Sweet Link ParTea (November 2018)

We hope everyone had a delightful Thanksgiving break and was able to relax and refresh with friends and families. We each did a little bit a traveling but now it’s back back to the Big Push to the end of the fall semester! This can be a tough time with lots of finals-related stress, seasonal depression, societal expectations of mass consumerism, or maybe just that one house that never shovels the sidewalk when it snows. We hope everyone is taking care of themselves and invite you take a quiet moment to sip some tea and peek at some of our favorite links from this month. 

Our first article seems like it might be a pretty divisive one. With the current #STEMmeToo movement working to address sexual harassment and abuse within academia we must figure out whether we can support the research and not the researcher. This opinion article attempts to answer “Do we still keep citing the scholarship of serial harassers and sexists?”. Do you agree with their conclusion? Let us know what you think in the comments below!

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So many levels of excitement about this Smithsonian article about a recent paper using community science to explore the three way interaction between plants, arthropods that eat those plants, and insectivorous birds in residential areas leading to the recommendation of planting native to help the ecosystem. It’s delightful to have such a nice #scicomm story out of a research project. This work was done at the Migratory Bird Center in DC and Fun Fact: Meridith just submitted a research fellowship application to do stats-y bird migration research with them! 

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Sweet Link ParTEA (October 2018)

Don’t worry, y’all, we’ve still got nearly a week left of October! I’ve been here, there, and everywhere this month, so it’s been such a treat to sit down and read through our saved links for this month. Does it help that I’m working on this post over a solo dinner at my favorite State College bar (Chumley’s – this is fact) over a cheese sammie and some veg soup? Yes. Yes it does. I had the most delicious hot toddy, so it really had that ParTEA element! Treat yo’selves to a quiet evening of a hot beverage + lots of reading. You’ve worked hard, and we see you.

Trans rights are human rights. We’ve got not one, but two articles and a Twitter thread about how the idea of 2 genders is biologically and socially over simplistic. We can do better, and being informed is one of many steps we need to be taking.

I was going to move this link down in the list but let’s just pull of the bandaid. The EPA is planning on Discontinuing a Senior Science Advisor Position. And that sucks, but I am so excited to VOTE.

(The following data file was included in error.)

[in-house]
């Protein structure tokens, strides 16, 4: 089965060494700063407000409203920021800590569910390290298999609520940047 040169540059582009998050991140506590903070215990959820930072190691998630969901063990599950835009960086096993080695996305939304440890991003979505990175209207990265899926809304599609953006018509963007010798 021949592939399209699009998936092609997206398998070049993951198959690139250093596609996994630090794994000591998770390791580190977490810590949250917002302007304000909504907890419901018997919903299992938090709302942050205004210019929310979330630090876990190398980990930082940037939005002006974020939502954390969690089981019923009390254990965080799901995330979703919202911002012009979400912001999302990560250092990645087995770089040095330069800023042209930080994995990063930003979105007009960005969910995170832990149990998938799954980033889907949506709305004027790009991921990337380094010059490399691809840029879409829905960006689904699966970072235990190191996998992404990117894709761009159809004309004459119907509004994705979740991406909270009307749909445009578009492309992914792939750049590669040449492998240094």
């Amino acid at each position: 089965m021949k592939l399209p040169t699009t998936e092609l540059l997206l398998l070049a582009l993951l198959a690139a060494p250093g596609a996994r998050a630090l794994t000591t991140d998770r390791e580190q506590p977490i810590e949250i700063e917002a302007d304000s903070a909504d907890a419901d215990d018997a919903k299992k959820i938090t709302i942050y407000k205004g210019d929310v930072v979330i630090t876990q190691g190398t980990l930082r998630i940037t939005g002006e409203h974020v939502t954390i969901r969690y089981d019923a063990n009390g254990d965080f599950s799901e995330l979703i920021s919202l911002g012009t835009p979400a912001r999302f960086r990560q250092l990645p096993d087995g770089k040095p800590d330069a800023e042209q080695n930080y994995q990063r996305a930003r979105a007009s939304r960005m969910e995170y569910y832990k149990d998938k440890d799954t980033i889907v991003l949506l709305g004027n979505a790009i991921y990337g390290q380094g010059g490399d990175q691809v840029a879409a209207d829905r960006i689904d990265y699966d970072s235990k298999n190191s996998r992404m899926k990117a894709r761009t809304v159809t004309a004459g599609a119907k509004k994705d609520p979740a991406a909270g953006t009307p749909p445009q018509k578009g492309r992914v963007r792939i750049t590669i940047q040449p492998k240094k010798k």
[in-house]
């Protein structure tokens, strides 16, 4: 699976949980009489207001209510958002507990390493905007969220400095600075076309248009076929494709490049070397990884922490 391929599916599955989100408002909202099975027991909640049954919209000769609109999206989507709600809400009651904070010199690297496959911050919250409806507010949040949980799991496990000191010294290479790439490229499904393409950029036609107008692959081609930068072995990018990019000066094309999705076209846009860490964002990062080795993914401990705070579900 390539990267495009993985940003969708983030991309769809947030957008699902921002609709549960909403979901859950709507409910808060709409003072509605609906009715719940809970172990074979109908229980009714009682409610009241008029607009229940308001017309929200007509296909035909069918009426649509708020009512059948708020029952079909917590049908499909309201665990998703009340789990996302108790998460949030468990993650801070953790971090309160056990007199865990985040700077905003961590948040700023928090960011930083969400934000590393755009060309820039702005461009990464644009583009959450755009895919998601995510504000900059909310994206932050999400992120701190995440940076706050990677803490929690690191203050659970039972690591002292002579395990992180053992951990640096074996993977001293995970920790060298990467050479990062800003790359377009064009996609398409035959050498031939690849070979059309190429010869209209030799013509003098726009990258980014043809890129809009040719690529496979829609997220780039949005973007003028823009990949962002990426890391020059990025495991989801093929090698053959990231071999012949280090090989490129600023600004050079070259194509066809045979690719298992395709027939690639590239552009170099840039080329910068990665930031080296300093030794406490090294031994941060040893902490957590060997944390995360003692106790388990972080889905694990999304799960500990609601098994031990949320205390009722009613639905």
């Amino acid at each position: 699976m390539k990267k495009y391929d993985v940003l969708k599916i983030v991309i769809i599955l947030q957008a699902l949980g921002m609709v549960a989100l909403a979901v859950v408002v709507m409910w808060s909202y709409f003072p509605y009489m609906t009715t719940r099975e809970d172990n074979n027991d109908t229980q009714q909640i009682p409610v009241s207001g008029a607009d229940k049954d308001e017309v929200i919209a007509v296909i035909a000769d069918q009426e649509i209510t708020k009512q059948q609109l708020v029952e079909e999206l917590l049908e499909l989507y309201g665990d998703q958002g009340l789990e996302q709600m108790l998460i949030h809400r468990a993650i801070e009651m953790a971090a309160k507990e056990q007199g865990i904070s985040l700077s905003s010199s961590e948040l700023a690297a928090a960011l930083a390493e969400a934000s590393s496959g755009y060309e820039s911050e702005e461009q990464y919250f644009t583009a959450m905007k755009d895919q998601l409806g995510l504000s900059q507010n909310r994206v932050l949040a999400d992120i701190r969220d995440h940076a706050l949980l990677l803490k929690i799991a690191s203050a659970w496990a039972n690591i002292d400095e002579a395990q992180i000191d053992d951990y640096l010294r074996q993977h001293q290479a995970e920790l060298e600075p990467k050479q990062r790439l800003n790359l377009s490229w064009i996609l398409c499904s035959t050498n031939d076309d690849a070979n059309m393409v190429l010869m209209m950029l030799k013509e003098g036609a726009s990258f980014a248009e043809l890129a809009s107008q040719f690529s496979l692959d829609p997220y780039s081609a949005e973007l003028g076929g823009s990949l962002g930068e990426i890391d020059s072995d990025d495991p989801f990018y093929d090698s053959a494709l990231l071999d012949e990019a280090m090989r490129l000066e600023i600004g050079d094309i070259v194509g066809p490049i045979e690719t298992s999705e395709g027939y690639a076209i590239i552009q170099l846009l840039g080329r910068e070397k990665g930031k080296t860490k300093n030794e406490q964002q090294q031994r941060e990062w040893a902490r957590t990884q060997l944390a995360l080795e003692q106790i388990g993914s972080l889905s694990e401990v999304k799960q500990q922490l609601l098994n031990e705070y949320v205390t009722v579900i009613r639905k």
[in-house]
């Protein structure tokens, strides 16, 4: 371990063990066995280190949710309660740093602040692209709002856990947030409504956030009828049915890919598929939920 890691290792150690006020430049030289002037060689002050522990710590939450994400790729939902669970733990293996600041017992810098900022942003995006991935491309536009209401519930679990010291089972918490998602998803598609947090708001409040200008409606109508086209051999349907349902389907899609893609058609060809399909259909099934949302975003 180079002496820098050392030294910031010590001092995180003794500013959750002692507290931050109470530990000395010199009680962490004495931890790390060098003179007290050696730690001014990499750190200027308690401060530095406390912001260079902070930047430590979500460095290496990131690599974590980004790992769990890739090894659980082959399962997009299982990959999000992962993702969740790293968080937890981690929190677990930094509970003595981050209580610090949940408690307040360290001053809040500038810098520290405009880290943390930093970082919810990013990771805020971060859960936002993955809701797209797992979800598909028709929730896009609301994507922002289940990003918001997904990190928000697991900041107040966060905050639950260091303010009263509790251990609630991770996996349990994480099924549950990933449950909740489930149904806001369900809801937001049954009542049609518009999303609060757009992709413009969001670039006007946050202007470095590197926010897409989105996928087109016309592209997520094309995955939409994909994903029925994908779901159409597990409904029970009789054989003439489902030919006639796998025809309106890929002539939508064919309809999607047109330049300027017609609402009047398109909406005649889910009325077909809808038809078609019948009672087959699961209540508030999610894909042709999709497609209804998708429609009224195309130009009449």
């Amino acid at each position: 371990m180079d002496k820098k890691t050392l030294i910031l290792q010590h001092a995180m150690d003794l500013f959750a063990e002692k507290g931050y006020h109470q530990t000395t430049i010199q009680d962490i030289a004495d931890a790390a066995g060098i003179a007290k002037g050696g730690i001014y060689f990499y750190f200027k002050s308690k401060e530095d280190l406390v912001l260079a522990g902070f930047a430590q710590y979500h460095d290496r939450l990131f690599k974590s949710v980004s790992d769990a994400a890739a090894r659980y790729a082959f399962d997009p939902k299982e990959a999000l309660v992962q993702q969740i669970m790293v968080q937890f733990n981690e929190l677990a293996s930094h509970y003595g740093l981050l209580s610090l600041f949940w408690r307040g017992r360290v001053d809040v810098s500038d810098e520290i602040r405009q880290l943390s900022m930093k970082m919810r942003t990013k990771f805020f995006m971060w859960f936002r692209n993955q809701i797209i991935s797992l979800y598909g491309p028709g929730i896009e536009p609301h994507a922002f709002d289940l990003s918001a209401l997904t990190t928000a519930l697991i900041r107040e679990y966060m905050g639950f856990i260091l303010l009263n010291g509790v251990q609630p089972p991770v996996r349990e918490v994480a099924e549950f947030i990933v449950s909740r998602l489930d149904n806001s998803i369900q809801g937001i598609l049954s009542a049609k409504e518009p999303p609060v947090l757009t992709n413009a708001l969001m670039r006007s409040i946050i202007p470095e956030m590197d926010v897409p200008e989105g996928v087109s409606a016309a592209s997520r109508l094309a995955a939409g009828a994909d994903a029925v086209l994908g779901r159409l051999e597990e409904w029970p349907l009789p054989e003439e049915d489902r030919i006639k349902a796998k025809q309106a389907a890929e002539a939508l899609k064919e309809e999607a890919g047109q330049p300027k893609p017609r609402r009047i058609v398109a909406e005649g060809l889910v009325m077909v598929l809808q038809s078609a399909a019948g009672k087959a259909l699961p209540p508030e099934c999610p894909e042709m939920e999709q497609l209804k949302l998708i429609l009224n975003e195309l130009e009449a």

This next story elicited an “OMG that’s so cool” from my lips within seconds. I bet your nearest state park doesn’t have UNDERWATER TRAILS. Note: Pictured is Rachel, myself, and our college roommates during our trip near the site of this trail; I would NOT have been up for exploring the under water route. 

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Sweet Link ParTEA (September 2018)

Last week was a garbage fire, with the news and all.  As a result, I’m (Rachel) going to give myself a pass on this post being many days late.  We hope these links give you a good distraction and help you welcome in October and the changing seasons. 

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This is a fascinating article about methane entering the atmosphere from thawing permafrost.  They dive into an arctic lake!  “Overall, if Walter Anthony’s findings are correct, the total impact from thawing permafrost could be similar to adding a couple of large fossil-fuel-emitting economies – say, two more Germanys – to the planet. “

If you want to up your #SciComm game check out this huge, free resource.

This is a very thoughtful piece about how teaching students the common underlying point of statistical tests might help them learn more, as opposed to parading as many tests as possible out over the course of the term.

Want to check out a fascinating and strangely beautiful #DataViz of how random the success of an individual published work can be?  Click right here.  I found this weirdly mesmerizing.   

The Atlantic takes a stark look at what was lost in the burning of the National Museum in Rio de Janeiro at the beginning of the month.  “Many of these presumably lost specimens were holotypes—the first, best, and most important examples of their kind.”  We both thought this fire was significant and each added an article about it.  This one does a really nice job of putting into context the importance of museum specimens to ongoing research efforts.

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